The Pilot Judgment Procedure Before the European Court of Human Rights as an Instrument for Dialogue
CONSTITUTIONAL CONVERSATIONS, P. Popelier, M. ClaesIntersentia, eds., 2012
25 Pages Posted: 13 Sep 2011
Date Written: September 9, 2011
Over the last decade, the European Court of Human Rights (ECtHR or Court) has received an ever-growing number of applications. The greatest part of these applications find their origin in a limited yet important number of structural fundamental rights problems in a relatively small number of states. It is therefore essential for the Court to find ways and mechanisms to entice the national authorities into repairing structural defects and complying with Convention standards. Since the ECHR system lacks any real instruments of enforcement, the Court thereby must rely on methods that respond to national concerns and that fit in well with the supervisory system of the ECHR as a whole – i.e., on methods that help the Convention organs to engage in an effective dialogue with the states. Arguably, thus, it is crucial that any new mechanisms to be developed have strong ‘dialogical’ potential.
From this perspective of dialogue, this paper focuses on the Court’s pilot judgment procedure. This procedure was introduced in 2004 to deal speedily and effectively with repetitive cases resulting of a systemic or structural dysfunction on the national level. The paper analyses the dialogical qualities of the pilot judgment procedure in the context in which it has been developed, i.e. the context of a supranational court that has to solve systemic Convention violations with the help of rather weak enforcement powers, in an era of strong national criticism of the Court. It shows that the pilot procedure may, at least potentially, contribute to the solution of some of the current problems facing the Court, mainly because of its dialogical force.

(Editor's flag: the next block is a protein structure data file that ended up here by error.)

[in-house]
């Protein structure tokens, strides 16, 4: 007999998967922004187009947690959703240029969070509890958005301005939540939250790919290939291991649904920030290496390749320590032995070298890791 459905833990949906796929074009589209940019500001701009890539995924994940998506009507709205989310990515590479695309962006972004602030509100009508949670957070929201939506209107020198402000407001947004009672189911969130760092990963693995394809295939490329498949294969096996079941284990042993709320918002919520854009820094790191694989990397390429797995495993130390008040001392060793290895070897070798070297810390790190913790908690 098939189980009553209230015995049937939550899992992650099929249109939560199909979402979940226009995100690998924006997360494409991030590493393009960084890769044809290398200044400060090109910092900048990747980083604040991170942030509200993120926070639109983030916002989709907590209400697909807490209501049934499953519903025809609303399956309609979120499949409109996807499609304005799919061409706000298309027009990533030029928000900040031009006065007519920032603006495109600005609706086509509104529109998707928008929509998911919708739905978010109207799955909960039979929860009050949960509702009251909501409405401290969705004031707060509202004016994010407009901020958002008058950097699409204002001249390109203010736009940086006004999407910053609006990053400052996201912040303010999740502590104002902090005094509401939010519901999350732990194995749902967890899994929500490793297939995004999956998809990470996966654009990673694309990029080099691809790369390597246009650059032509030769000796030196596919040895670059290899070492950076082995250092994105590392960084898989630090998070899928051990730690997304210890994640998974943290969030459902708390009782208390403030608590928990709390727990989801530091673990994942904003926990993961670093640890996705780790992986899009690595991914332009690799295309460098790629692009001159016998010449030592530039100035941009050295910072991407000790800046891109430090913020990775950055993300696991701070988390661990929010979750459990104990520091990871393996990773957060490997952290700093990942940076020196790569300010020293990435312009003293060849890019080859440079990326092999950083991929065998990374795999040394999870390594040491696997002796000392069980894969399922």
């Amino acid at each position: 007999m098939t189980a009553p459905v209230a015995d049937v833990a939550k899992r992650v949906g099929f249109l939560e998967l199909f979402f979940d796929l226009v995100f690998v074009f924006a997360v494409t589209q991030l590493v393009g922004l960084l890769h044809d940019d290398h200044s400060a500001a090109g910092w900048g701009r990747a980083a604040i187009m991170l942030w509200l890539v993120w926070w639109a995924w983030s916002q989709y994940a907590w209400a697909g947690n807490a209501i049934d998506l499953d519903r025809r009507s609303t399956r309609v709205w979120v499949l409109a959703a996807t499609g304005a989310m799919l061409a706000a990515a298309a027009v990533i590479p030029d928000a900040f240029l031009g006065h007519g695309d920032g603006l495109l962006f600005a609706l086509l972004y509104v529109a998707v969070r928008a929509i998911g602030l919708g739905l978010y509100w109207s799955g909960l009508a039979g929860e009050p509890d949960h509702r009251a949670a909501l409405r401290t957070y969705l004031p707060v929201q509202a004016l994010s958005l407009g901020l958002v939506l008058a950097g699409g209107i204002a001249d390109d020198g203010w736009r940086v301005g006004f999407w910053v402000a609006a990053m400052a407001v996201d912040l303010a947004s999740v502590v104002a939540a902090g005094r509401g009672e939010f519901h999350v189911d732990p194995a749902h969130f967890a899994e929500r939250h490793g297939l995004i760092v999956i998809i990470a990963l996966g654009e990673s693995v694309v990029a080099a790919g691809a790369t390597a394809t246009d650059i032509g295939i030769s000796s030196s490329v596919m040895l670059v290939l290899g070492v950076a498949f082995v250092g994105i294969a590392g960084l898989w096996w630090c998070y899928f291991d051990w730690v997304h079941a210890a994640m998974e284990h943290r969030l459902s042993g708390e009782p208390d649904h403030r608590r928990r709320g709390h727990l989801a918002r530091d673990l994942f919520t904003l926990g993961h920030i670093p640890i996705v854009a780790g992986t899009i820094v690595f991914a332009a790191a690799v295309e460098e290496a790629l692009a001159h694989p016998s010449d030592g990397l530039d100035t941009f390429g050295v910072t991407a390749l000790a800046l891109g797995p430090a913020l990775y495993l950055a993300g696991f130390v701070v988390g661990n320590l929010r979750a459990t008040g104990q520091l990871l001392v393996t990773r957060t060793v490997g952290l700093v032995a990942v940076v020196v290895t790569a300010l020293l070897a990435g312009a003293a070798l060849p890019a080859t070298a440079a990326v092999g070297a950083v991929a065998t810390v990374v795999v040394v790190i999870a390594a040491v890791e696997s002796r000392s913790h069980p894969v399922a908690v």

The paper starts by providing some general information on the pilot judgment procedure and its function. Subsequently, the various relationships are discussed between the interlocutors in the various ‘dialogues’ constituted by the pilot judgment procedure, using the different stages of the procedure as guidance. At the first stage of the pilot judgment, i.e. the stage of finding a systemic violation and suggesting remedies and solutions by the Court, the dialogue between the Court and the national authorities is most relevant. As regards the second stage, i.e. that of execution of the judgment, the paper focuses on the relationship and dialogue between the Committee of Ministers and the national authorities and on the role of the Parliamentary Assembly of the Council of Europe. At the third and final stage of the pilot procedure, the Court has to decide if the national authorities have successfully solved the underlying systemic problem. There, the paper concentrates on the relationship between the Committee of Ministers and the Court.
Keywords: European Court of Human Rights, pilot judgment procedure, judicial dialogue, human rights, interaction between legal systems
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